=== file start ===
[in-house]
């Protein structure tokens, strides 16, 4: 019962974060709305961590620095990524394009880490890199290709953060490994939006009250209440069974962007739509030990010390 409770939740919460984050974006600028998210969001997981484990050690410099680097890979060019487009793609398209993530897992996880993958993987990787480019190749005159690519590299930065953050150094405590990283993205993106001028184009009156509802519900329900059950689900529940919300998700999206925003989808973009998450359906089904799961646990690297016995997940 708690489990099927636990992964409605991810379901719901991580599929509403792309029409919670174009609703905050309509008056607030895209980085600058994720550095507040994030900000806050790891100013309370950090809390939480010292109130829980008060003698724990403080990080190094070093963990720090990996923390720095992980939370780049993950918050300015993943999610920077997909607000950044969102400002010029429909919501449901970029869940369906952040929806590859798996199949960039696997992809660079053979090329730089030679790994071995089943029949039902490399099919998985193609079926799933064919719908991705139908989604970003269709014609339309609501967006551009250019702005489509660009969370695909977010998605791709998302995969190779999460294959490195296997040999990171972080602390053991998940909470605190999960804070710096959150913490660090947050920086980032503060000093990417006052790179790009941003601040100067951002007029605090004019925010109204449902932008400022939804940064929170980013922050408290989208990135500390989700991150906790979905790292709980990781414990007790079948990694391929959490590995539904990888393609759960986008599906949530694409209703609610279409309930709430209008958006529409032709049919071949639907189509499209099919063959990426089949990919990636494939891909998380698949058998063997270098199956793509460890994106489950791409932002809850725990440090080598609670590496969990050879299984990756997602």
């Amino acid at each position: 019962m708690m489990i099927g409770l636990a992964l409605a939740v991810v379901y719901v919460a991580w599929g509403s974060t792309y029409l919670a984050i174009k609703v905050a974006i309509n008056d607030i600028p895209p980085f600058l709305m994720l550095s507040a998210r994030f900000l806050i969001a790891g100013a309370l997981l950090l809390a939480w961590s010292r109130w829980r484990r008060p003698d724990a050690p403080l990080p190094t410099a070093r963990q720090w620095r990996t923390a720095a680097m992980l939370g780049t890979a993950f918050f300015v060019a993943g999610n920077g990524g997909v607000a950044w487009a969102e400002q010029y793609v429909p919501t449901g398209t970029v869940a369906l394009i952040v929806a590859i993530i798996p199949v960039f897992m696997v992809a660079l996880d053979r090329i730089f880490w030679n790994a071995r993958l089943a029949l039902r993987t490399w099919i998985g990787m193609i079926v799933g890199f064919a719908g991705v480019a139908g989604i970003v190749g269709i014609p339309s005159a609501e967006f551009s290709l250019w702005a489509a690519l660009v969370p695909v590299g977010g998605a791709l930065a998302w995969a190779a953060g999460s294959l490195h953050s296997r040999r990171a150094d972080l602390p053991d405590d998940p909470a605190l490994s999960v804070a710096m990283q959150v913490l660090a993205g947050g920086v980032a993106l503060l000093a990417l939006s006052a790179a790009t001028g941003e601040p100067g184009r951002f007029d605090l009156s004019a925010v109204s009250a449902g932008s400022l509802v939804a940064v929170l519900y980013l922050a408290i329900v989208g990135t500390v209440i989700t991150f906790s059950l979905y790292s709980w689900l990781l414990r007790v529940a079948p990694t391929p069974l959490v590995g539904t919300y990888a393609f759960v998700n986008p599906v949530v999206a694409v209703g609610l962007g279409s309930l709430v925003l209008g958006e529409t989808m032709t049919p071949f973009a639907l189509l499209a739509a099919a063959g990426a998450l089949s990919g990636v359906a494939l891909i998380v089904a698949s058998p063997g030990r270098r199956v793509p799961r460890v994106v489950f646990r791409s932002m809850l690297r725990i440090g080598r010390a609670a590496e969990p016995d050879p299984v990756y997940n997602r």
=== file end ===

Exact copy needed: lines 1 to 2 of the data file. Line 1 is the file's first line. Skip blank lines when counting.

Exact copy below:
[in-house]
């Protein structure tokens, strides 16, 4: 019962974060709305961590620095990524394009880490890199290709953060490994939006009250209440069974962007739509030990010390 409770939740919460984050974006600028998210969001997981484990050690410099680097890979060019487009793609398209993530897992996880993958993987990787480019190749005159690519590299930065953050150094405590990283993205993106001028184009009156509802519900329900059950689900529940919300998700999206925003989808973009998450359906089904799961646990690297016995997940 708690489990099927636990992964409605991810379901719901991580599929509403792309029409919670174009609703905050309509008056607030895209980085600058994720550095507040994030900000806050790891100013309370950090809390939480010292109130829980008060003698724990403080990080190094070093963990720090990996923390720095992980939370780049993950918050300015993943999610920077997909607000950044969102400002010029429909919501449901970029869940369906952040929806590859798996199949960039696997992809660079053979090329730089030679790994071995089943029949039902490399099919998985193609079926799933064919719908991705139908989604970003269709014609339309609501967006551009250019702005489509660009969370695909977010998605791709998302995969190779999460294959490195296997040999990171972080602390053991998940909470605190999960804070710096959150913490660090947050920086980032503060000093990417006052790179790009941003601040100067951002007029605090004019925010109204449902932008400022939804940064929170980013922050408290989208990135500390989700991150906790979905790292709980990781414990007790079948990694391929959490590995539904990888393609759960986008599906949530694409209703609610279409309930709430209008958006529409032709049919071949639907189509499209099919063959990426089949990919990636494939891909998380698949058998063997270098199956793509460890994106489950791409932002809850725990440090080598609670590496969990050879299984990756997602």